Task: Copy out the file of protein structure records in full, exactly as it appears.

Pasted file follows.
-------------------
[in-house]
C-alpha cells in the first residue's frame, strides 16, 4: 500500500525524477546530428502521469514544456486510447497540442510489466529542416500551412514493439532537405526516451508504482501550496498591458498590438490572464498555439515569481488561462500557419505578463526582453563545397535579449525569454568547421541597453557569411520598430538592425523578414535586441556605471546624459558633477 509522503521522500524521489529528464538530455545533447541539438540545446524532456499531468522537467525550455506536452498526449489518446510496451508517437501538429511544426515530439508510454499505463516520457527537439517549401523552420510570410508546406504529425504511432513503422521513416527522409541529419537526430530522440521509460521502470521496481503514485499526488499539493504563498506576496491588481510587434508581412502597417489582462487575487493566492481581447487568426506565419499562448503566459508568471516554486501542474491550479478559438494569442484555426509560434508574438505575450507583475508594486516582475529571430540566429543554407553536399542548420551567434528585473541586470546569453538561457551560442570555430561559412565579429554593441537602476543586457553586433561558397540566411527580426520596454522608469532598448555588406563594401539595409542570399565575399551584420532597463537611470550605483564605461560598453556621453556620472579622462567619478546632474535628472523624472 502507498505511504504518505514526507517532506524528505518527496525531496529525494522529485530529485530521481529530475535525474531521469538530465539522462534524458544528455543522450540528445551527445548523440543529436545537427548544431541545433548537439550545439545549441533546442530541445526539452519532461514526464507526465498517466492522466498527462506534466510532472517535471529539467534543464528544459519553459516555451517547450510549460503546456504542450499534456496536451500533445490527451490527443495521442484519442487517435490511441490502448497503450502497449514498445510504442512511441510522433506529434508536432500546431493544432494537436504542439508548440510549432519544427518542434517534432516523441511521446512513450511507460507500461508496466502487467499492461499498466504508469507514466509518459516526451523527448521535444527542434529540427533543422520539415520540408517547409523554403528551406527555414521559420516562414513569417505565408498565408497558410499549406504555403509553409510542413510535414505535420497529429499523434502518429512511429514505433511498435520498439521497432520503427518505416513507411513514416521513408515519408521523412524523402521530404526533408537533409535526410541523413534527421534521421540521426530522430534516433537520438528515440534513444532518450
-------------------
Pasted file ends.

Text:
[in-house]
C-alpha cells in the first residue's frame, strides 16, 4: 500500500525524477546530428502521469514544456486510447497540442510489466529542416500551412514493439532537405526516451508504482501550496498591458498590438490572464498555439515569481488561462500557419505578463526582453563545397535579449525569454568547421541597453557569411520598430538592425523578414535586441556605471546624459558633477 509522503521522500524521489529528464538530455545533447541539438540545446524532456499531468522537467525550455506536452498526449489518446510496451508517437501538429511544426515530439508510454499505463516520457527537439517549401523552420510570410508546406504529425504511432513503422521513416527522409541529419537526430530522440521509460521502470521496481503514485499526488499539493504563498506576496491588481510587434508581412502597417489582462487575487493566492481581447487568426506565419499562448503566459508568471516554486501542474491550479478559438494569442484555426509560434508574438505575450507583475508594486516582475529571430540566429543554407553536399542548420551567434528585473541586470546569453538561457551560442570555430561559412565579429554593441537602476543586457553586433561558397540566411527580426520596454522608469532598448555588406563594401539595409542570399565575399551584420532597463537611470550605483564605461560598453556621453556620472579622462567619478546632474535628472523624472 502507498505511504504518505514526507517532506524528505518527496525531496529525494522529485530529485530521481529530475535525474531521469538530465539522462534524458544528455543522450540528445551527445548523440543529436545537427548544431541545433548537439550545439545549441533546442530541445526539452519532461514526464507526465498517466492522466498527462506534466510532472517535471529539467534543464528544459519553459516555451517547450510549460503546456504542450499534456496536451500533445490527451490527443495521442484519442487517435490511441490502448497503450502497449514498445510504442512511441510522433506529434508536432500546431493544432494537436504542439508548440510549432519544427518542434517534432516523441511521446512513450511507460507500461508496466502487467499492461499498466504508469507514466509518459516526451523527448521535444527542434529540427533543422520539415520540408517547409523554403528551406527555414521559420516562414513569417505565408498565408497558410499549406504555403509553409510542413510535414505535420497529429499523434502518429512511429514505433511498435520498439521497432520503427518505416513507411513514416521513408515519408521523412524523402521530404526533408537533409535526410541523413534527421534521421540521426530522430534516433537520438528515440534513444532518450